The Panama Canal in American Politics: Domestic Advocacy and the Evolution of Policy

The Panama Canal in American Politics: Domestic Advocacy and the Evolution of Policy

The Panama Canal in American Politics: Domestic Advocacy and the Evolution of Policy

The Panama Canal in American Politics: Domestic Advocacy and the Evolution of Policy

Synopsis

Hogan analyzes the Panama Canal debate, one of the most emotionally charged issues to divide American opinion in this century.

Hogan first provides background for his detailed analysis of the historic debate between the Carter administration and the New Right. Preparing the reader for that confrontation and the senate debate that followed, he examines the heritage of political controversy surrounding the Panama Canal, particularly the impact of that controversy on the evolution of U. S. policy throughout the 20th century. He documents the canal's mythic status in American politics- its transformation from a symbol of America's rise to world leadership to a symbol, for many, of American colonialism and imperialism.

Hogan's analysis covers the substance of the debate over Panama in both the mass media and in the senate. Without becoming an advocate for either side, he analyzes both the protreaty campaign by the Carter administration and the counterattack by the New Right.

Excerpt

Jimmy Carter had no special interest in the Panama Canal before he became president. Like generations of politicians before him, he became embroiled in controversy over the canal because it was a convenient symbol of American adventurism in the international arena. For Carter the Panama Canal represented a philosophy of international relations that had eroded America's prestige and produced the tragedy of Vietnam. He viewed the canal as a monument to national chauvinism, misguided interventionism, and the perversion of American ideals.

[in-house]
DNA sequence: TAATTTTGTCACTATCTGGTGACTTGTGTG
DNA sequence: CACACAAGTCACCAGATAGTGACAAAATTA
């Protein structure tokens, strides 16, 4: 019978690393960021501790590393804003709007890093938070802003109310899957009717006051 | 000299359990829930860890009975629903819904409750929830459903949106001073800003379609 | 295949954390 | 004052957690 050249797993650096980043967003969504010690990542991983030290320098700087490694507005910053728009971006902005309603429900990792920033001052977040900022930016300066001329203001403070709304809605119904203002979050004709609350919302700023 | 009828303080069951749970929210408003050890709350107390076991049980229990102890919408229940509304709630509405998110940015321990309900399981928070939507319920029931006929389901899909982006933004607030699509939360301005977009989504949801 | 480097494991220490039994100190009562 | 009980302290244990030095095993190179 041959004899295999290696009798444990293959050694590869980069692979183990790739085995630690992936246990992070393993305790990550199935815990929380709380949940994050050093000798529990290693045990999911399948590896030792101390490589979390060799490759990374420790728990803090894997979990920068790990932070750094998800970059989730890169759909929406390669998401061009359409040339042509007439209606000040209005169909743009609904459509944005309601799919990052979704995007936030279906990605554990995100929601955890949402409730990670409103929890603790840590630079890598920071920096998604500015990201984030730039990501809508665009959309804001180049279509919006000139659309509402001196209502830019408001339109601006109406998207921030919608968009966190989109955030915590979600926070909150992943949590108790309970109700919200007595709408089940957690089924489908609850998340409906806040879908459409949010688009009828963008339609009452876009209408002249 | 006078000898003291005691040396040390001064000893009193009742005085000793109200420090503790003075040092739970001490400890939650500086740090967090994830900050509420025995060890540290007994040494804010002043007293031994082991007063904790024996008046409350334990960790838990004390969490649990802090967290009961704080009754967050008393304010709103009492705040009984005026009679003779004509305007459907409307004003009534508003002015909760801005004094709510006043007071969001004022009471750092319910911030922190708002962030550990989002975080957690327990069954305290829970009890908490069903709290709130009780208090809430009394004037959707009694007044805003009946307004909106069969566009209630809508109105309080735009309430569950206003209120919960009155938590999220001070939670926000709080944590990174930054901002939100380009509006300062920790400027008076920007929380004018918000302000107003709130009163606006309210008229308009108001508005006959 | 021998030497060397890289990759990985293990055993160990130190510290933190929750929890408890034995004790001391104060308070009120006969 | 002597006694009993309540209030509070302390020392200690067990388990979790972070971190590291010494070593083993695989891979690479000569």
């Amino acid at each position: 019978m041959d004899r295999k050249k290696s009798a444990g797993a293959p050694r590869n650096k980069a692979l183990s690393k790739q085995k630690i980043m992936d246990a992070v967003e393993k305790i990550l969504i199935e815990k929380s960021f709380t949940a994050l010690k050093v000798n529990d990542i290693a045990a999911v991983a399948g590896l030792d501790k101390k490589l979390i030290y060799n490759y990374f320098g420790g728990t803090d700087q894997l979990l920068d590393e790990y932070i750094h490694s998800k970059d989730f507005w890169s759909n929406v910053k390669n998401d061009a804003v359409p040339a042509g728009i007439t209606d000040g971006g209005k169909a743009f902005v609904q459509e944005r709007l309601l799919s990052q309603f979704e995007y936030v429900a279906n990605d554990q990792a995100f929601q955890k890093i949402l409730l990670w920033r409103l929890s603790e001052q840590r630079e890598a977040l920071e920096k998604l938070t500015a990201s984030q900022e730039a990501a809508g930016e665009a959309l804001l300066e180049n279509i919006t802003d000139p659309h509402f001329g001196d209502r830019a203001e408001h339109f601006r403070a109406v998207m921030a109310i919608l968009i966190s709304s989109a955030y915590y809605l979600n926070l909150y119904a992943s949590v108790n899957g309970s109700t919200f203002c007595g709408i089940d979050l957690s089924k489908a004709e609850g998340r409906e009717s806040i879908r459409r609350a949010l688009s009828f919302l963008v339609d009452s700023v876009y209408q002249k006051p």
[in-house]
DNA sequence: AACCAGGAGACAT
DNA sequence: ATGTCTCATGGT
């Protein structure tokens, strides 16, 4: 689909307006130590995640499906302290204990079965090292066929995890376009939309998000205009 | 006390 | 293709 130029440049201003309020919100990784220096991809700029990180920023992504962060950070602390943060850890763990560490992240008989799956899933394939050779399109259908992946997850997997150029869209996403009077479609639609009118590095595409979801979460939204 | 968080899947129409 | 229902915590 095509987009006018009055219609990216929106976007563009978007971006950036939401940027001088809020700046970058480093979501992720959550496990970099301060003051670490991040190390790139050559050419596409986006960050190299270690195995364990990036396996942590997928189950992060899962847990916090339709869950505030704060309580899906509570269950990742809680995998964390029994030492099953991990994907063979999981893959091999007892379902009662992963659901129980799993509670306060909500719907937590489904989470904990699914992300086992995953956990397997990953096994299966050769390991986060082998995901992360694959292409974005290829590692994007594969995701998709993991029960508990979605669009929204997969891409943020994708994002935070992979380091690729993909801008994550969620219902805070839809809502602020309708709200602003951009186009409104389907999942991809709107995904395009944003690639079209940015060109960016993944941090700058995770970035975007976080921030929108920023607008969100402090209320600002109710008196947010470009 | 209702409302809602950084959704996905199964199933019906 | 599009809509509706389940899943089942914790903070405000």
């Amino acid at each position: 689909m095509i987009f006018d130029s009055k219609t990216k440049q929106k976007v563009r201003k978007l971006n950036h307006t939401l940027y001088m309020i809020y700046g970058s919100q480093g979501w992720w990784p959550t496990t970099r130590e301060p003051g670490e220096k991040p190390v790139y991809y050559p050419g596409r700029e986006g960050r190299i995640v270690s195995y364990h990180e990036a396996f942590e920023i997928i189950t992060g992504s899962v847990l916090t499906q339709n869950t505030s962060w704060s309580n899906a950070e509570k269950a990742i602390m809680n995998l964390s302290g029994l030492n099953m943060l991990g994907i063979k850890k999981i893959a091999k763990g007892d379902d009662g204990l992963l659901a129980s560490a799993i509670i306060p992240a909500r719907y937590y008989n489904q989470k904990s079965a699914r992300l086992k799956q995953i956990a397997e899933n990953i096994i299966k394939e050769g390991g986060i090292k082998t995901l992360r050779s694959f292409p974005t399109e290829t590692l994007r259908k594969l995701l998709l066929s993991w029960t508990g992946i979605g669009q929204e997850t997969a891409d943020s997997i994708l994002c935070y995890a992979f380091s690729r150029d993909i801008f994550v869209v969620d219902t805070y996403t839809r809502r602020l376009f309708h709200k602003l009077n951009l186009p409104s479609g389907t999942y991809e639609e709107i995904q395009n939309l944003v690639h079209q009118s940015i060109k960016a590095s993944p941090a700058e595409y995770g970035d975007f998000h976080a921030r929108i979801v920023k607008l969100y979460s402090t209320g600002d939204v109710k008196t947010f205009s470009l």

With the euphoria of his successful presidential campaign not yet muted by the frustrations of governing, Carter sought to fulfill promises of a new era in American foreign policy by negotiating a new treaty with Panama. Like all new presidents, he expected cooperation, even deference, during his "honeymoon" period. But instead he found himself fighting a bitter political battle over the Panama Canal throughout most of his first year in office. Carter did not seem to realize the depth of domestic political opposition to the idea of a new treaty with Panama. He did not seem to realize that in calling for a new treaty with Panama, he rekindled one of the most persistent . . .

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